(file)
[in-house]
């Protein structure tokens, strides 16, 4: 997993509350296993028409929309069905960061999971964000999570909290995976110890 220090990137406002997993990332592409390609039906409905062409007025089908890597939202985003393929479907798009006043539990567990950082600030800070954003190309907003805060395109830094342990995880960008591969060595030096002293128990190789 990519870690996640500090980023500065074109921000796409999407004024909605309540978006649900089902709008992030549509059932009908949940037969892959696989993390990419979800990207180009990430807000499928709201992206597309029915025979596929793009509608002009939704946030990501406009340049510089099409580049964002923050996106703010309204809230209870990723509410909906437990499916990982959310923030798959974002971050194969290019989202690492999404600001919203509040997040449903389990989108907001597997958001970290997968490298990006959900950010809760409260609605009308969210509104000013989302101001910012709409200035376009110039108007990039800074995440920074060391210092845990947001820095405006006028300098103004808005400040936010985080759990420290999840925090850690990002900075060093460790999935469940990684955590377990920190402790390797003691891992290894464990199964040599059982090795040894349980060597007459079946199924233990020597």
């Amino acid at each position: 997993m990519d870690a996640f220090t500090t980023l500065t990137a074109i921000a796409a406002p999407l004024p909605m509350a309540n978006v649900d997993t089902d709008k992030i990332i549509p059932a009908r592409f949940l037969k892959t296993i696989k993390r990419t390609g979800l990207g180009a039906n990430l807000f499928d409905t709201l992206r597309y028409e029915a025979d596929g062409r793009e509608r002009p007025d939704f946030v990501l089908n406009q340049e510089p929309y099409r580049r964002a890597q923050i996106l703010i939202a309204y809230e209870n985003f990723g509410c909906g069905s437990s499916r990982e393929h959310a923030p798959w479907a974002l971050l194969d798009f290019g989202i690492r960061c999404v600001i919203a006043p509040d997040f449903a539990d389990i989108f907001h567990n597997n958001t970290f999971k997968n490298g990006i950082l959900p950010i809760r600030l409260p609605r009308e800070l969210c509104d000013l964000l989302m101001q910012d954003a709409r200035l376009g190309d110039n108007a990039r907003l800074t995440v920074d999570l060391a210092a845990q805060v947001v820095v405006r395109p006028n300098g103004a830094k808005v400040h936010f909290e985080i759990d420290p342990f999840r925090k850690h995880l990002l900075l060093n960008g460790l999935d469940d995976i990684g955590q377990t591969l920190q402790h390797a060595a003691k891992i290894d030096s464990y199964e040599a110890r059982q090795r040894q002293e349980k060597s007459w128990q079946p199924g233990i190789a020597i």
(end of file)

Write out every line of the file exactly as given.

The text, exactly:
[in-house]
């Protein structure tokens, strides 16, 4: 997993509350296993028409929309069905960061999971964000999570909290995976110890 220090990137406002997993990332592409390609039906409905062409007025089908890597939202985003393929479907798009006043539990567990950082600030800070954003190309907003805060395109830094342990995880960008591969060595030096002293128990190789 990519870690996640500090980023500065074109921000796409999407004024909605309540978006649900089902709008992030549509059932009908949940037969892959696989993390990419979800990207180009990430807000499928709201992206597309029915025979596929793009509608002009939704946030990501406009340049510089099409580049964002923050996106703010309204809230209870990723509410909906437990499916990982959310923030798959974002971050194969290019989202690492999404600001919203509040997040449903389990989108907001597997958001970290997968490298990006959900950010809760409260609605009308969210509104000013989302101001910012709409200035376009110039108007990039800074995440920074060391210092845990947001820095405006006028300098103004808005400040936010985080759990420290999840925090850690990002900075060093460790999935469940990684955590377990920190402790390797003691891992290894464990199964040599059982090795040894349980060597007459079946199924233990020597």
């Amino acid at each position: 997993m990519d870690a996640f220090t500090t980023l500065t990137a074109i921000a796409a406002p999407l004024p909605m509350a309540n978006v649900d997993t089902d709008k992030i990332i549509p059932a009908r592409f949940l037969k892959t296993i696989k993390r990419t390609g979800l990207g180009a039906n990430l807000f499928d409905t709201l992206r597309y028409e029915a025979d596929g062409r793009e509608r002009p007025d939704f946030v990501l089908n406009q340049e510089p929309y099409r580049r964002a890597q923050i996106l703010i939202a309204y809230e209870n985003f990723g509410c909906g069905s437990s499916r990982e393929h959310a923030p798959w479907a974002l971050l194969d798009f290019g989202i690492r960061c999404v600001i919203a006043p509040d997040f449903a539990d389990i989108f907001h567990n597997n958001t970290f999971k997968n490298g990006i950082l959900p950010i809760r600030l409260p609605r009308e800070l969210c509104d000013l964000l989302m101001q910012d954003a709409r200035l376009g190309d110039n108007a990039r907003l800074t995440v920074d999570l060391a210092a845990q805060v947001v820095v405006r395109p006028n300098g103004a830094k808005v400040h936010f909290e985080i759990d420290p342990f999840r925090k850690h995880l990002l900075l060093n960008g460790l999935d469940d995976i990684g955590q377990t591969l920190q402790h390797a060595a003691k891992i290894d030096s464990y199964e040599a110890r059982q090795r040894q002293e349980k060597s007459w128990q079946p199924g233990i190789a020597i």